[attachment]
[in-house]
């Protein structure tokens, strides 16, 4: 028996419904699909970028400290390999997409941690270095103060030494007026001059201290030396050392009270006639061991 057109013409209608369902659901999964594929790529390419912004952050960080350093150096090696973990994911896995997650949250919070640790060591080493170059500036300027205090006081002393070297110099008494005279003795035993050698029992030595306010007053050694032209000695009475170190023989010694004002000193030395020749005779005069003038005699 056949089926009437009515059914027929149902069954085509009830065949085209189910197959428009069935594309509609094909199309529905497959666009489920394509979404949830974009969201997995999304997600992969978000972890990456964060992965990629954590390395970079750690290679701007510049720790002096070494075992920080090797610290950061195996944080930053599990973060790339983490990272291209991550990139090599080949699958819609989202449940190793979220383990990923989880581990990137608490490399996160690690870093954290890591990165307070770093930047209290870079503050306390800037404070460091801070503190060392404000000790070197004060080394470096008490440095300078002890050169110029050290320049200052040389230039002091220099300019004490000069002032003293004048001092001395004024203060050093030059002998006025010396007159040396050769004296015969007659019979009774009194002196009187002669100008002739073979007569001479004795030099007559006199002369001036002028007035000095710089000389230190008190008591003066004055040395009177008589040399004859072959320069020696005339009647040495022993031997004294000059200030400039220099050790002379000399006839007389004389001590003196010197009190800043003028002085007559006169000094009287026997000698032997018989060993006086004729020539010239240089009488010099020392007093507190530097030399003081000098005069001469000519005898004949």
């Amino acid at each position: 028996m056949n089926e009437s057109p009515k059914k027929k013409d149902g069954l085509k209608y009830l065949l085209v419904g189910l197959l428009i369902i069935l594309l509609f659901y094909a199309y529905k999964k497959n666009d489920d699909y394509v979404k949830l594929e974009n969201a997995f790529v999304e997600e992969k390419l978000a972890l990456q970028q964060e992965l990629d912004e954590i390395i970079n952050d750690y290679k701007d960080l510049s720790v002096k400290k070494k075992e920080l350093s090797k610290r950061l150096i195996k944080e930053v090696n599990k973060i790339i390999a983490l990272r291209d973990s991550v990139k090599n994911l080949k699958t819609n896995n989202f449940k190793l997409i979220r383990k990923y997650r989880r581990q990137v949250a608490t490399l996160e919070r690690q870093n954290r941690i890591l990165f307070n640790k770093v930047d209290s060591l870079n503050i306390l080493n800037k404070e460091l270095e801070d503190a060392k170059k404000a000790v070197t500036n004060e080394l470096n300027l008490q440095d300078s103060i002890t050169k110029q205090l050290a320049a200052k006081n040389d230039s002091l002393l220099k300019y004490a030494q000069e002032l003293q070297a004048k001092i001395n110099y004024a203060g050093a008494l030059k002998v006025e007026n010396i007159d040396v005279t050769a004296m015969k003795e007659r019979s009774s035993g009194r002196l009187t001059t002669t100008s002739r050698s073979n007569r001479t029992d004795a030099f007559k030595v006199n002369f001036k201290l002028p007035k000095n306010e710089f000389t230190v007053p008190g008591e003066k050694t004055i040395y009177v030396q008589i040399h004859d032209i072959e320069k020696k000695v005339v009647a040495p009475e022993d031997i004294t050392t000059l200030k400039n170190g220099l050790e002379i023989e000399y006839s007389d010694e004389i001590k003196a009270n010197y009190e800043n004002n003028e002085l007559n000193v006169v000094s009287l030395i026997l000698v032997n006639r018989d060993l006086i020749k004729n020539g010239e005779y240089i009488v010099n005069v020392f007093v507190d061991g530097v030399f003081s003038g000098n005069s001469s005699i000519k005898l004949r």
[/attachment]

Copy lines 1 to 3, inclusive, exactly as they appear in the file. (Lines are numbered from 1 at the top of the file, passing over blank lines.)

[in-house]
């Protein structure tokens, strides 16, 4: 028996419904699909970028400290390999997409941690270095103060030494007026001059201290030396050392009270006639061991 057109013409209608369902659901999964594929790529390419912004952050960080350093150096090696973990994911896995997650949250919070640790060591080493170059500036300027205090006081002393070297110099008494005279003795035993050698029992030595306010007053050694032209000695009475170190023989010694004002000193030395020749005779005069003038005699 056949089926009437009515059914027929149902069954085509009830065949085209189910197959428009069935594309509609094909199309529905497959666009489920394509979404949830974009969201997995999304997600992969978000972890990456964060992965990629954590390395970079750690290679701007510049720790002096070494075992920080090797610290950061195996944080930053599990973060790339983490990272291209991550990139090599080949699958819609989202449940190793979220383990990923989880581990990137608490490399996160690690870093954290890591990165307070770093930047209290870079503050306390800037404070460091801070503190060392404000000790070197004060080394470096008490440095300078002890050169110029050290320049200052040389230039002091220099300019004490000069002032003293004048001092001395004024203060050093030059002998006025010396007159040396050769004296015969007659019979009774009194002196009187002669100008002739073979007569001479004795030099007559006199002369001036002028007035000095710089000389230190008190008591003066004055040395009177008589040399004859072959320069020696005339009647040495022993031997004294000059200030400039220099050790002379000399006839007389004389001590003196010197009190800043003028002085007559006169000094009287026997000698032997018989060993006086004729020539010239240089009488010099020392007093507190530097030399003081000098005069001469000519005898004949």
């Amino acid at each position: 028996m056949n089926e009437s057109p009515k059914k027929k013409d149902g069954l085509k209608y009830l065949l085209v419904g189910l197959l428009i369902i069935l594309l509609f659901y094909a199309y529905k999964k497959n666009d489920d699909y394509v979404k949830l594929e974009n969201a997995f790529v999304e997600e992969k390419l978000a972890l990456q970028q964060e992965l990629d912004e954590i390395i970079n952050d750690y290679k701007d960080l510049s720790v002096k400290k070494k075992e920080l350093s090797k610290r950061l150096i195996k944080e930053v090696n599990k973060i790339i390999a983490l990272r291209d973990s991550v990139k090599n994911l080949k699958t819609n896995n989202f449940k190793l997409i979220r383990k990923y997650r989880r581990q990137v949250a608490t490399l996160e919070r690690q870093n954290r941690i890591l990165f307070n640790k770093v930047d209290s060591l870079n503050i306390l080493n800037k404070e460091l270095e801070d503190a060392k170059k404000a000790v070197t500036n004060e080394l470096n300027l008490q440095d300078s103060i002890t050169k110029q205090l050290a320049a200052k006081n040389d230039s002091l002393l220099k300019y004490a030494q000069e002032l003293q070297a004048k001092i001395n110099y004024a203060g050093a008494l030059k002998v006025e007026n010396i007159d040396v005279t050769a004296m015969k003795e007659r019979s009774s035993g009194r002196l009187t001059t002669t100008s002739r050698s073979n007569r001479t029992d004795a030099f007559k030595v006199n002369f001036k201290l002028p007035k000095n306010e710089f000389t230190v007053p008190g008591e003066k050694t004055i040395y009177v030396q008589i040399h004859d032209i072959e320069k020696k000695v005339v009647a040495p009475e022993d031997i004294t050392t000059l200030k400039n170190g220099l050790e002379i023989e000399y006839s007389d010694e004389i001590k003196a009270n010197y009190e800043n004002n003028e002085l007559n000193v006169v000094s009287l030395i026997l000698v032997n006639r018989d060993l006086i020749k004729n020539g010239e005779y240089i009488v010099n005069v020392f007093v507190d061991g530097v030399f003081s003038g000098n005069s001469s005699i000519k005898l004949r």